Woodrow Wilson Really, Really Worried About Germans Getting Silencers
The president named Maxim's silencer in his 1917 war declaration
The United States’ declaration of war on the German Empire in 1917 mentions by name the U.S.-made Maxim silencer.
On April 6, 1917, Pres. Woodrow Wilson issued Presidential Proclamation #1364, declaring war on Germany and putting the United States on a war footing.
The proclamation includes sections specifying items that non-citizens and “alien enemies” may not possess in the United States.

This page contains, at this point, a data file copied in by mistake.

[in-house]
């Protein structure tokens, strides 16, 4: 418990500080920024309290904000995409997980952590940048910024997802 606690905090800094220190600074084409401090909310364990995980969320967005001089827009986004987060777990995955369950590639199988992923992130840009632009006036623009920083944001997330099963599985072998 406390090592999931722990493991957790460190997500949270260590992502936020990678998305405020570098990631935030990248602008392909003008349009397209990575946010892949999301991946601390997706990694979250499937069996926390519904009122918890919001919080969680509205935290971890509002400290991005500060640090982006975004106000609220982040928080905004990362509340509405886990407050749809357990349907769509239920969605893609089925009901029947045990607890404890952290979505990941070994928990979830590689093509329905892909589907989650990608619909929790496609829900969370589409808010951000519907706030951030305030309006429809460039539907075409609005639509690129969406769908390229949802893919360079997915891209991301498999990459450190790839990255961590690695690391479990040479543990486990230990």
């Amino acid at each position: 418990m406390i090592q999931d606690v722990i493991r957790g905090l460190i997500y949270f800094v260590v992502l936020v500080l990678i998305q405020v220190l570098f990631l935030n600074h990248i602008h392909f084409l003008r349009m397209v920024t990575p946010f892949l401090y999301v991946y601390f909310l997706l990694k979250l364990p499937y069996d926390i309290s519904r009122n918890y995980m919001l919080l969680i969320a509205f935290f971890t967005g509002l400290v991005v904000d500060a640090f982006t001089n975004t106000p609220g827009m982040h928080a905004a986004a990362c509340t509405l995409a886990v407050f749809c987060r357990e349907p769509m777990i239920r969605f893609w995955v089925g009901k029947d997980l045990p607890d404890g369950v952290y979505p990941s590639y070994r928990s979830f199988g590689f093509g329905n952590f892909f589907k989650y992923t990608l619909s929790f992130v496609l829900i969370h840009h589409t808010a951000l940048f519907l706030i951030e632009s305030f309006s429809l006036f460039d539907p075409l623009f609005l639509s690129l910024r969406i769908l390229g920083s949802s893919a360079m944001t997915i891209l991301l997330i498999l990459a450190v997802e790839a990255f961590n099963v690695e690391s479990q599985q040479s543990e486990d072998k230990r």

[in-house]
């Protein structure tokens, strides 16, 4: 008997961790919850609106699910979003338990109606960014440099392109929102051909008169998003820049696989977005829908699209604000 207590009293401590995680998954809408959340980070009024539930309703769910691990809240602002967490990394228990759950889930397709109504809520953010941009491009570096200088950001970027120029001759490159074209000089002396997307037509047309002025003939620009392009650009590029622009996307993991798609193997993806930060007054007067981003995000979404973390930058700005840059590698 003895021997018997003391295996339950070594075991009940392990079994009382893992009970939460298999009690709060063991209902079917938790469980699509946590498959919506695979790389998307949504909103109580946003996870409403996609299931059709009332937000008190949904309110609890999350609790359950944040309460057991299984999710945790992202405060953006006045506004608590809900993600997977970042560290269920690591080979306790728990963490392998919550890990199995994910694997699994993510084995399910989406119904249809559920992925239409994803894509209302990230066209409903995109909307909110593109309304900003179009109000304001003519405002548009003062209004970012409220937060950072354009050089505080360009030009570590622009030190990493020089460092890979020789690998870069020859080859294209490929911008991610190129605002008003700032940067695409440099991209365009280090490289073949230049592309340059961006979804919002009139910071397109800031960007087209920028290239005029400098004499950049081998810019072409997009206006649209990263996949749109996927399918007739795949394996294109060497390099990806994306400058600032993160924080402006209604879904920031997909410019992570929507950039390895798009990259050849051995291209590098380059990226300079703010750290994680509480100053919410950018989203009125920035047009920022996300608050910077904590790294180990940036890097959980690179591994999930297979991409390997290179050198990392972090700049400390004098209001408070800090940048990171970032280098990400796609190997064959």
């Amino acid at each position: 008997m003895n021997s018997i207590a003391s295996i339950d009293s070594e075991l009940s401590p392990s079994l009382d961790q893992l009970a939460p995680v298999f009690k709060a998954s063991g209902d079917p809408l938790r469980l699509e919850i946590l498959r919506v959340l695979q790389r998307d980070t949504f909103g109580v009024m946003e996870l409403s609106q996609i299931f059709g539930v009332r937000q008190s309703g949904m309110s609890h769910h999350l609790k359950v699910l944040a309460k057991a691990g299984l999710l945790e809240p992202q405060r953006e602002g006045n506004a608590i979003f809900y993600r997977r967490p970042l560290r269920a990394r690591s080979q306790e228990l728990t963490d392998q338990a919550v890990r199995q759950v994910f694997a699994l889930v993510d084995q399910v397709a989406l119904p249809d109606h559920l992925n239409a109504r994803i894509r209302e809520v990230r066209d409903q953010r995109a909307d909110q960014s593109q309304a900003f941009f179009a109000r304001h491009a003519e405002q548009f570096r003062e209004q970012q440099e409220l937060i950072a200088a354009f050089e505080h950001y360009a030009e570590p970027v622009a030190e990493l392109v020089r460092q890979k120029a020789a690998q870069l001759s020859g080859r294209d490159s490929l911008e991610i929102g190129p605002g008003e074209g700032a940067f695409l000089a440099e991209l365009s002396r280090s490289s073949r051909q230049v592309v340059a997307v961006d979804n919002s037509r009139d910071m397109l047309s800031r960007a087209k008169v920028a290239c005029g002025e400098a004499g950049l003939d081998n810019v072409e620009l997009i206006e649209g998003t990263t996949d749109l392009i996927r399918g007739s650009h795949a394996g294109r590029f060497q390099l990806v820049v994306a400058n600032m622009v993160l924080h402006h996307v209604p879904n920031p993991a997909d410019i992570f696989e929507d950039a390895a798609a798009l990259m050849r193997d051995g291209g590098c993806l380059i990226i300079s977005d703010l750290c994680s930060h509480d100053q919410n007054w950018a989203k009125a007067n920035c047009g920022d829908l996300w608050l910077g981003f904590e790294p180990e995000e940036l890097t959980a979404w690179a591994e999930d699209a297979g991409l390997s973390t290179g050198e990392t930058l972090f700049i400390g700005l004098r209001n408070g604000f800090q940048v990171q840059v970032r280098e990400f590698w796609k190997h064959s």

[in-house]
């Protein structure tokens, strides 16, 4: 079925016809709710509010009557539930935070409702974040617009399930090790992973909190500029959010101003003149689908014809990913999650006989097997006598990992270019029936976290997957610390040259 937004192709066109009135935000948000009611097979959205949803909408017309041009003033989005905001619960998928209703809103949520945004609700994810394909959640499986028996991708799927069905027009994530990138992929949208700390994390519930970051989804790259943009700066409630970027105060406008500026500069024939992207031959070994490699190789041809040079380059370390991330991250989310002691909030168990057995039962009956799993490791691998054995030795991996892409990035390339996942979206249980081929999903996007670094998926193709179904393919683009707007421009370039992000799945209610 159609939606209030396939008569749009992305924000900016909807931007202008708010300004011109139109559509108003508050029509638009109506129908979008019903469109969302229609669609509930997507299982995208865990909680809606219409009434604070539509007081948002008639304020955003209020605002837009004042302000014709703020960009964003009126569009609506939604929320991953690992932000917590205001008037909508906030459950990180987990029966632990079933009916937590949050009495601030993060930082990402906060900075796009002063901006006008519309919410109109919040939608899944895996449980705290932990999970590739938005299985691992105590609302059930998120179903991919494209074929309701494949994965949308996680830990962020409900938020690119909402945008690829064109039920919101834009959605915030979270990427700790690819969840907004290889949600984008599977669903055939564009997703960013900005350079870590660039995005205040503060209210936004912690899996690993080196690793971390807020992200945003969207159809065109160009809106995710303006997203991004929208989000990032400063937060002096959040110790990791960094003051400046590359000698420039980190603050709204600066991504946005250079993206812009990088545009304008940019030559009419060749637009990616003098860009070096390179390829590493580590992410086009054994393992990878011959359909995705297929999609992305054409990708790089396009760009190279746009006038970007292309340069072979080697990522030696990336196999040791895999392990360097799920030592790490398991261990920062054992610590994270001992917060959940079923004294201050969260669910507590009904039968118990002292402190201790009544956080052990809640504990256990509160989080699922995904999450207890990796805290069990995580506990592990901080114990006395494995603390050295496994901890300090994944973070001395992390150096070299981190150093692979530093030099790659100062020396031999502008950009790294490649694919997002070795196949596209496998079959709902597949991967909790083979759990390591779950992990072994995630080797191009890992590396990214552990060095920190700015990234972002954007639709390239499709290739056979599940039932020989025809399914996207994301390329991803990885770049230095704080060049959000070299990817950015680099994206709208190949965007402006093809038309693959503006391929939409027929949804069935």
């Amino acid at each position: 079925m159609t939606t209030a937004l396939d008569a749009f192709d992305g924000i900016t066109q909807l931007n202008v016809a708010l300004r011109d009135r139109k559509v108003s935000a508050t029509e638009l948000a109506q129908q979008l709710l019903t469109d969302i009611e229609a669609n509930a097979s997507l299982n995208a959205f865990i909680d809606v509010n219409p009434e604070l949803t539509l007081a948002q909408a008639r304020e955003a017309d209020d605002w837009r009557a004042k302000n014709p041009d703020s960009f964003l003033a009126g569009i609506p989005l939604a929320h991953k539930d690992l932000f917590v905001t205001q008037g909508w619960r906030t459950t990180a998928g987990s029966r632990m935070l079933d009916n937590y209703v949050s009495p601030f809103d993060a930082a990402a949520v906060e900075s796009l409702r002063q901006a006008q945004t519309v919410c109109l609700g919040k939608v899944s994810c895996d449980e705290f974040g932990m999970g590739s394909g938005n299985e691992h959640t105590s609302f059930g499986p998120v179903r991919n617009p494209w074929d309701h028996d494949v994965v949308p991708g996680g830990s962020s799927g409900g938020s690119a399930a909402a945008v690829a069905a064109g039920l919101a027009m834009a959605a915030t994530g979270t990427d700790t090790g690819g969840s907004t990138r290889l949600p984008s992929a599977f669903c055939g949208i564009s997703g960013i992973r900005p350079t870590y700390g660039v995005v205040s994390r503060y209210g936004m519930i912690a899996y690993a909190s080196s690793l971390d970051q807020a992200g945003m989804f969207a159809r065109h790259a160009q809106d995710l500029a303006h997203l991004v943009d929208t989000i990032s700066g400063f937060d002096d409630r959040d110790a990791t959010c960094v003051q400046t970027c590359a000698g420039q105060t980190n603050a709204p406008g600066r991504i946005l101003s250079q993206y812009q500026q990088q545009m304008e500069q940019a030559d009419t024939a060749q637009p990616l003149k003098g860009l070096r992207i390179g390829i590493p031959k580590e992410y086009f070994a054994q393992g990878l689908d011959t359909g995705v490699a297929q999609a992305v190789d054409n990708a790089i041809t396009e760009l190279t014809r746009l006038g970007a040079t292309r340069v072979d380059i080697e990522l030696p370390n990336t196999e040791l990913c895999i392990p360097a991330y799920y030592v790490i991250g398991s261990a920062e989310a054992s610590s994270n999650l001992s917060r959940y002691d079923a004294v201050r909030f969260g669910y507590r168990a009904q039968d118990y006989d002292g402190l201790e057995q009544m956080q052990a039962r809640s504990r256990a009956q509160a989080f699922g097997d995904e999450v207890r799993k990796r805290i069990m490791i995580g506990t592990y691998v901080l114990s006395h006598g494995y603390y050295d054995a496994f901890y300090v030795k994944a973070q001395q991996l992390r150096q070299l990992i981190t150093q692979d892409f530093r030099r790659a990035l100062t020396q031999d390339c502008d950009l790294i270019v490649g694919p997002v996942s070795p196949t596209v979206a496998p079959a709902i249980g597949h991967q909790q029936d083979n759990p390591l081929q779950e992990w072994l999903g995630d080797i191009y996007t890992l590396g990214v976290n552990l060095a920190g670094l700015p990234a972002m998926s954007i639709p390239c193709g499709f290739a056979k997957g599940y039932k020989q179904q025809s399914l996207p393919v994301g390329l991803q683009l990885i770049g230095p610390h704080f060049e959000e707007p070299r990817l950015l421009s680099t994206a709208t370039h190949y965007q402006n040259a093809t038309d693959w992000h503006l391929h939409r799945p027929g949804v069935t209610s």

“An alien enemy shall not have in his possession, at any time or place, any firearm, weapon or implement of war, or component part thereof, ammunition, Maxim or other silencer, bomb or explosive material used in the manufacture of explosives.”
In the run-up to the declaration of war, Wilson had expressed concern about the potential use of silencers by enemy spies to kill guards and sabotage factories and important infrastructure.
While the War Department and Department of Justice had assured Wilson that silencers were not a major national threat, it seems Wilson continued to worry.
The president threatened to round up civilian-owned silencers, but ultimately didn’t follow through on his threat.